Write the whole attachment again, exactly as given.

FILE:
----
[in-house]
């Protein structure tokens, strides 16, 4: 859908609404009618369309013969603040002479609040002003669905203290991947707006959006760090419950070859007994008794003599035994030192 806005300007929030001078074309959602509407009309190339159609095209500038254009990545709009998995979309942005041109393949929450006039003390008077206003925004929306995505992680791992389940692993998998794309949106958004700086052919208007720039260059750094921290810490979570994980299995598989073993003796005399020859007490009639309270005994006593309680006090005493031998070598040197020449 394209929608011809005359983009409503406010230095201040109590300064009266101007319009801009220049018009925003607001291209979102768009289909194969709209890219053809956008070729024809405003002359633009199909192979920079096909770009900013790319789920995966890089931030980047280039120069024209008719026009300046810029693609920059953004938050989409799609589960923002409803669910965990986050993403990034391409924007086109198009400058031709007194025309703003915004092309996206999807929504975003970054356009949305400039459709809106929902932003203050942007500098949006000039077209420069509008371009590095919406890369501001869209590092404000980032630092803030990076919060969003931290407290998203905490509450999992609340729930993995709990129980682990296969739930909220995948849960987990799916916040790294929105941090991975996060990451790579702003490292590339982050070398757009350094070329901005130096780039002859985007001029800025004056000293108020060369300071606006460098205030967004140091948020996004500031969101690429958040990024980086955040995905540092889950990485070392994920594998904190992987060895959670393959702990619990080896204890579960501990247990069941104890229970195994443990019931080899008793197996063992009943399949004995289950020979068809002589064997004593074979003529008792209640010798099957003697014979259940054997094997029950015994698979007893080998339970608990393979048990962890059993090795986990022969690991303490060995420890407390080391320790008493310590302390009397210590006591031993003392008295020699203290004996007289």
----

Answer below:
[in-house]
């Protein structure tokens, strides 16, 4: 859908609404009618369309013969603040002479609040002003669905203290991947707006959006760090419950070859007994008794003599035994030192 806005300007929030001078074309959602509407009309190339159609095209500038254009990545709009998995979309942005041109393949929450006039003390008077206003925004929306995505992680791992389940692993998998794309949106958004700086052919208007720039260059750094921290810490979570994980299995598989073993003796005399020859007490009639309270005994006593309680006090005493031998070598040197020449 394209929608011809005359983009409503406010230095201040109590300064009266101007319009801009220049018009925003607001291209979102768009289909194969709209890219053809956008070729024809405003002359633009199909192979920079096909770009900013790319789920995966890089931030980047280039120069024209008719026009300046810029693609920059953004938050989409799609589960923002409803669910965990986050993403990034391409924007086109198009400058031709007194025309703003915004092309996206999807929504975003970054356009949305400039459709809106929902932003203050942007500098949006000039077209420069509008371009590095919406890369501001869209590092404000980032630092803030990076919060969003931290407290998203905490509450999992609340729930993995709990129980682990296969739930909220995948849960987990799916916040790294929105941090991975996060990451790579702003490292590339982050070398757009350094070329901005130096780039002859985007001029800025004056000293108020060369300071606006460098205030967004140091948020996004500031969101690429958040990024980086955040995905540092889950990485070392994920594998904190992987060895959670393959702990619990080896204890579960501990247990069941104890229970195994443990019931080899008793197996063992009943399949004995289950020979068809002589064997004593074979003529008792209640010798099957003697014979259940054997094997029950015994698979007893080998339970608990393979048990962890059993090795986990022969690991303490060995420890407390080391320790008493310590302390009397210590006591031993003392008295020699203290004996007289």